Friday, March 16, 2012

Less Goldcrests - More Geese

I checked Fluke Hall again this morning because after Thursday’s influx of Goldcrests I wanted to see how many were left after the clearer skies of last night. Seemingly most of them had moved on, with just a single sighting, the barely audible Goldcrest contact calls of yesterday replaced today by the ringing sounds of at least 3 Siskins high overhead.

It was very quiet otherwise, with a dozen or so Meadow Pipits and a single Pied Wagtail. On the blog yesterday I forgot to mention the 5 wary Barnacle Geese on the Hi-Fly stubble. The Barnacles were still there today, looking equally as wild and suspicious as the few Pink-footed Geese they fed with.

The Barnacle Goose has an interesting myth that dates back to the 12th century. These geese were thought to have hatched from barnacles "organisms that grow on timber exposed to salt water" furthermore creating a barnacle tree in which the geese lived in their shell hanging from the tree. The purpose of this myth was to allow religious folk to eat the meat during Lent under the delusion the tasty flesh of the goose was fish. It wasn't until the 17th century that scientists debunked the myth when they discovered that in the remote Arctic regions Barnacle Geese built nests in trees on high cliffs and when the goslings hatched, they fell into the water. This discovery put an end to the mystical tree growing geese and at the same time provided the species with a name.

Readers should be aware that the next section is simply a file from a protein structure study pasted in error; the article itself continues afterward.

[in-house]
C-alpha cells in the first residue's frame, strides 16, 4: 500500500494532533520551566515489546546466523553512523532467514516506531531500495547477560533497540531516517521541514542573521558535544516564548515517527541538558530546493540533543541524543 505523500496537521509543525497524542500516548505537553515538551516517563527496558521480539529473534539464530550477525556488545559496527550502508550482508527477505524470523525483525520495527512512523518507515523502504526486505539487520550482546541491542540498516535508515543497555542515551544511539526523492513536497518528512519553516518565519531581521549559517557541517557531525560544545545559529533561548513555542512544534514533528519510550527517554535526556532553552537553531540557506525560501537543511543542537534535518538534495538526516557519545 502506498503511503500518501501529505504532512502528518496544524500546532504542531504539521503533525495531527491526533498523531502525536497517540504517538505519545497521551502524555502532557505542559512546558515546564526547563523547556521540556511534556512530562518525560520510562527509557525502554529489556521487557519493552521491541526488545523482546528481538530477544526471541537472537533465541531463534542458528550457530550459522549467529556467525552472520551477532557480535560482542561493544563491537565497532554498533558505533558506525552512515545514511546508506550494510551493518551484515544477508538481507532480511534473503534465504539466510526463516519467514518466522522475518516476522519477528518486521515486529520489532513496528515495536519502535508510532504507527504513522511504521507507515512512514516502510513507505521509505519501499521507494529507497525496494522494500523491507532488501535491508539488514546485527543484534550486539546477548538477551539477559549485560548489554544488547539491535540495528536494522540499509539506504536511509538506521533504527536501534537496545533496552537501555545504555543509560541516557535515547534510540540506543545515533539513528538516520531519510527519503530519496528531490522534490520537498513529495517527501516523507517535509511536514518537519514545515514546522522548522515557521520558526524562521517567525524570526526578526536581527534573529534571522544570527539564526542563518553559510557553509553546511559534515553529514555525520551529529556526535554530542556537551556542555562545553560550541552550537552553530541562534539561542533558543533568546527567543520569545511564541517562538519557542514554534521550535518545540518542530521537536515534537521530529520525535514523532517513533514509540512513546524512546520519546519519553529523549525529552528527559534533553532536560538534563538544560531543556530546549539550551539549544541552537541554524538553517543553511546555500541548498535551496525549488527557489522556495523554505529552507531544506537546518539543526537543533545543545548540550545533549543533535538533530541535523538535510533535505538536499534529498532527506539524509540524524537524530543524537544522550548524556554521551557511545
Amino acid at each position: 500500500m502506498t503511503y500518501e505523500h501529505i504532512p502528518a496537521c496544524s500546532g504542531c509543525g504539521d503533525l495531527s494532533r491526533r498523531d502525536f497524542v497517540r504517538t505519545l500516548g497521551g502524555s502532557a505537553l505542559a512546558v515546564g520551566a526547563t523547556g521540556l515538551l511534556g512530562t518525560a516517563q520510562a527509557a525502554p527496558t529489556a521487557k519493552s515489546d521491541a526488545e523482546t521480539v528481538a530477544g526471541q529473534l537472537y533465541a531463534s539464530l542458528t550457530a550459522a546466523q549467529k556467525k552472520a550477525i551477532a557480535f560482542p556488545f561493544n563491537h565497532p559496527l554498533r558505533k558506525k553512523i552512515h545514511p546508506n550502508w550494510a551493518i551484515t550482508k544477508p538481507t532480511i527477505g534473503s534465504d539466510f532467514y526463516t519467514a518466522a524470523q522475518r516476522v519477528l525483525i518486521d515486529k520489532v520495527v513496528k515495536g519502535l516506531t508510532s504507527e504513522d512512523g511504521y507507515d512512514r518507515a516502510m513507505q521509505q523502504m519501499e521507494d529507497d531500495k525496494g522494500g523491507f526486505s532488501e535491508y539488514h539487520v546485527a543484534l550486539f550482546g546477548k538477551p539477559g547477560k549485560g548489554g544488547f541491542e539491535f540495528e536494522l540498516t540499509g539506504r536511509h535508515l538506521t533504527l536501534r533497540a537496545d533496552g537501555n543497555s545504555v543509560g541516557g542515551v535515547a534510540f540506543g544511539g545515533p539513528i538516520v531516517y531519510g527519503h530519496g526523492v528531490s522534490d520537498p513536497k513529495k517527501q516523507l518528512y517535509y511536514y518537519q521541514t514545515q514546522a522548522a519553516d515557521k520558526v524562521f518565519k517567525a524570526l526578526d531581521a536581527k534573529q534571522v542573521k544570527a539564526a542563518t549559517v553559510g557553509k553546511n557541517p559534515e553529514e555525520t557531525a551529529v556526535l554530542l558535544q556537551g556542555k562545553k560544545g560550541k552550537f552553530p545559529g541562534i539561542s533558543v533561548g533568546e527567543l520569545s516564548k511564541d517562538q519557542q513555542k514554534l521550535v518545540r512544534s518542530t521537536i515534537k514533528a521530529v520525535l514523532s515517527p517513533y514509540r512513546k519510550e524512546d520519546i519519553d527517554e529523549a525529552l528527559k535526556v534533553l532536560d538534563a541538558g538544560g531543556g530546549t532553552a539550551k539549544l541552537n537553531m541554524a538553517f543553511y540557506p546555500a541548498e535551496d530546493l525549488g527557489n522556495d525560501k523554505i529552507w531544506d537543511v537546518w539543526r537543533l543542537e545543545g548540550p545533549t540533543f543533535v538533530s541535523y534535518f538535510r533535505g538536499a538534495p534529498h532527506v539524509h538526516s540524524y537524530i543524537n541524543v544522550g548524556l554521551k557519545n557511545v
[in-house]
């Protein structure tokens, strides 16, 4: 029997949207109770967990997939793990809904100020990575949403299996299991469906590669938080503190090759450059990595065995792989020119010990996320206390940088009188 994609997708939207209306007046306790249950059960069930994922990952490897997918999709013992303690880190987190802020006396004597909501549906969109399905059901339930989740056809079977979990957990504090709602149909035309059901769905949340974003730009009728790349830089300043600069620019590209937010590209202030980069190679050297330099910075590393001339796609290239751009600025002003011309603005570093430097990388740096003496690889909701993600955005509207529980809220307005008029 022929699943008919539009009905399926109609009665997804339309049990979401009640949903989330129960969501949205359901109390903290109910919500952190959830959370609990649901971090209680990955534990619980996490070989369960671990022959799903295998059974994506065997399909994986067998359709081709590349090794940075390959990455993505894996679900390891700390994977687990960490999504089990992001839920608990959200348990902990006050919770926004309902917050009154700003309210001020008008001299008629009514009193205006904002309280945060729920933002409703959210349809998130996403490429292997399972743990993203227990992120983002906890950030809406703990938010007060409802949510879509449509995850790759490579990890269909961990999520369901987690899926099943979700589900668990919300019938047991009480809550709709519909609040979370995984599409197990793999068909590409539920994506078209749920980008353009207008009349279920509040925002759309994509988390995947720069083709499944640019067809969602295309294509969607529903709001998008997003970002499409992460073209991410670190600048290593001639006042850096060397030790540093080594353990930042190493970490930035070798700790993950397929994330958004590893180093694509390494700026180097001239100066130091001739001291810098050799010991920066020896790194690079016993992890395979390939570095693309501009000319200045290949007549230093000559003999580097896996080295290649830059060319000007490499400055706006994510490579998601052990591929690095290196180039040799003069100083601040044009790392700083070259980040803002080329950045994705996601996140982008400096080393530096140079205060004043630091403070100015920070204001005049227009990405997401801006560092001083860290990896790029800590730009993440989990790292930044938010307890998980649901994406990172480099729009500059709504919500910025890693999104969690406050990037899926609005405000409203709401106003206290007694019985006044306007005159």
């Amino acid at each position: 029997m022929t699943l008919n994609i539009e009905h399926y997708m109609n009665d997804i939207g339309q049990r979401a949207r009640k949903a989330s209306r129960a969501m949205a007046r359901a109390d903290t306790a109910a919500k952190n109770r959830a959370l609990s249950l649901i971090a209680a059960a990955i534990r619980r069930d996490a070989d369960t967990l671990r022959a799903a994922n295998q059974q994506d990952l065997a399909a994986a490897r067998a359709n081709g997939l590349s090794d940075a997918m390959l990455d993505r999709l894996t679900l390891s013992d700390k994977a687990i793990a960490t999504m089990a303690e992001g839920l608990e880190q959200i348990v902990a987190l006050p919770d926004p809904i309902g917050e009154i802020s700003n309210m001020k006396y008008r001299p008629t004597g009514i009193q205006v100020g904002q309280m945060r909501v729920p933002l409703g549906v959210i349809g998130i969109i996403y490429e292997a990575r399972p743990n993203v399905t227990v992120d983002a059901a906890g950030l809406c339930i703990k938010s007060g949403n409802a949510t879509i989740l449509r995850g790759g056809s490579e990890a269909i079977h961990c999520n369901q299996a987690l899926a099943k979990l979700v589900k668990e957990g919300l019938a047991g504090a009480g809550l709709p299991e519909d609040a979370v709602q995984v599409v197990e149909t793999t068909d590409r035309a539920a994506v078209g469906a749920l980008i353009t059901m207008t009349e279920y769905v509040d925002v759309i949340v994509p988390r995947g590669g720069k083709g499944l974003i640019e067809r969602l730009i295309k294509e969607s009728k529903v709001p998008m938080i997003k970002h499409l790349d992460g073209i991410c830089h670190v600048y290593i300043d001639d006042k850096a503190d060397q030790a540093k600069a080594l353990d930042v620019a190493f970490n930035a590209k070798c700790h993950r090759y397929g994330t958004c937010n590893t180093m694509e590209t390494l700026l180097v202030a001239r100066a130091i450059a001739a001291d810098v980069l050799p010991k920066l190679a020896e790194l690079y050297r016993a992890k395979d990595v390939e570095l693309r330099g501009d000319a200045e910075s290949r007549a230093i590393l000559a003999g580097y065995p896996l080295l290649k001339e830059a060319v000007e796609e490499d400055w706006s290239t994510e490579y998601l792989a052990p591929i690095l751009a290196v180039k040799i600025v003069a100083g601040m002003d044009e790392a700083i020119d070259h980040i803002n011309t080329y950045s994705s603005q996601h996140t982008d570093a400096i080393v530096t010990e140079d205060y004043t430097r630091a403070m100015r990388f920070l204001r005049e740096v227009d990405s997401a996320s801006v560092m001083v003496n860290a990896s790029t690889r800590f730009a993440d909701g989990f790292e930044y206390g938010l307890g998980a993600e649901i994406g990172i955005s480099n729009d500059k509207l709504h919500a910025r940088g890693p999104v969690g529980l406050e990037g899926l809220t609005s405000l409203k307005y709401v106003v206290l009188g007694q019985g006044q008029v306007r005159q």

No such legend for the White-fronted Goose that simply gets its name from their white patch above the bill. Near Lane Ends I found two in the same field again, one with a gammy leg which may account for them not venturing too far lately.

Barnacle Goose

White-fronted Goose

Nothing much to report from Lane Ends/Pilling Water sea wall stretch except the usual 2 Kestrel, 5 Little Egret, 1 Pied Wagtail, 12 Meadow Pipits, 1 Greenshank and 2 displaying Buzzards today. At the plantation I heard more Siskins overhead, watched a single Redpoll head north east and noted a fresh-in Reed Bunting. On the water - 2 Goldeneye and 2 Little Grebe.

Sea Wall - Pilling

Meadow Pipit

The Kestrel hovered into the wind and the light, and at the wrong angle to my camera.

Kestrel

Back at home 2 more Buzzards sailed over, heading out towards the copses near Staynall and the River Wyre.

6 comments:

Mary Howell Cromer said...

Oh my... the myth about the lovely Barnacle Goose... my, oh my what imaginations someone surely had, not only to begin such a myth, but to believe that for one minute if you are eating Goose meat, that somehow by some mysterious way, that it should taste like fish... Now that would be something. In the meantime the images of them and all others are wonderful. Happy evening Phil~

Stuart Price said...

Nice find, I never saw a Whitefront in the NW........

Tatjana Parkacheva said...

Beautiful photos.

Regards and best wishes

Cheryl said...

What a great story about the Barnacle Goose. I shot a hawkish bird this week and my angle was so much worse than this. Having trouble identifying it.

eileeninmd said...

Looks like you had a nice day for birding. Nice shots of the geese and the pretty Pipit.

Linda said...

I had never heard that myth...but I am sadly ignorant about birds. Just love to look at them, photograph them, and marvel...thanks for the info! Great photographs!

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